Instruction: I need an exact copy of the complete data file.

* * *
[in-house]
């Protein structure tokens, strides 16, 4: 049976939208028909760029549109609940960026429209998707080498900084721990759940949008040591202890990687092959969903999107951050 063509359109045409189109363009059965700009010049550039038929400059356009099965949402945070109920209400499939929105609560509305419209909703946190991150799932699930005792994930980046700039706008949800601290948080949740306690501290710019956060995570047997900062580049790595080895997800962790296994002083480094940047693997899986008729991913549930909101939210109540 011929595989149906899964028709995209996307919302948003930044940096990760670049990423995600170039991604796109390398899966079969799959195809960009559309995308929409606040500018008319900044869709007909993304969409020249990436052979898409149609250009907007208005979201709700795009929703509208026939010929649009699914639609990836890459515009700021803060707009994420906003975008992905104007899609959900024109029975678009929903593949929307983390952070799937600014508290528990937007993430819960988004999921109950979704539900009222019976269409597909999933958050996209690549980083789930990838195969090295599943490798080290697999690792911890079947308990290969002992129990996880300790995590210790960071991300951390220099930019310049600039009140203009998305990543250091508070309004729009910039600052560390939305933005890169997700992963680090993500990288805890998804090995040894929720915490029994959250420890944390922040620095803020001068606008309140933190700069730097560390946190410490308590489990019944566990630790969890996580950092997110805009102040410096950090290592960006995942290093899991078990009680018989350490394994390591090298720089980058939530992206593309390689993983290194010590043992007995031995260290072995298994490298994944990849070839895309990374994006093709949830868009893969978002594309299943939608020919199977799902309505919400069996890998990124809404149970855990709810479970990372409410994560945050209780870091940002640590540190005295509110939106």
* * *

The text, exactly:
[in-house]
């Protein structure tokens, strides 16, 4: 049976939208028909760029549109609940960026429209998707080498900084721990759940949008040591202890990687092959969903999107951050 063509359109045409189109363009059965700009010049550039038929400059356009099965949402945070109920209400499939929105609560509305419209909703946190991150799932699930005792994930980046700039706008949800601290948080949740306690501290710019956060995570047997900062580049790595080895997800962790296994002083480094940047693997899986008729991913549930909101939210109540 011929595989149906899964028709995209996307919302948003930044940096990760670049990423995600170039991604796109390398899966079969799959195809960009559309995308929409606040500018008319900044869709007909993304969409020249990436052979898409149609250009907007208005979201709700795009929703509208026939010929649009699914639609990836890459515009700021803060707009994420906003975008992905104007899609959900024109029975678009929903593949929307983390952070799937600014508290528990937007993430819960988004999921109950979704539900009222019976269409597909999933958050996209690549980083789930990838195969090295599943490798080290697999690792911890079947308990290969002992129990996880300790995590210790960071991300951390220099930019310049600039009140203009998305990543250091508070309004729009910039600052560390939305933005890169997700992963680090993500990288805890998804090995040894929720915490029994959250420890944390922040620095803020001068606008309140933190700069730097560390946190410490308590489990019944566990630790969890996580950092997110805009102040410096950090290592960006995942290093899991078990009680018989350490394994390591090298720089980058939530992206593309390689993983290194010590043992007995031995260290072995298994490298994944990849070839895309990374994006093709949830868009893969978002594309299943939608020919199977799902309505919400069996890998990124809404149970855990709810479970990372409410994560945050209780870091940002640590540190005295509110939106």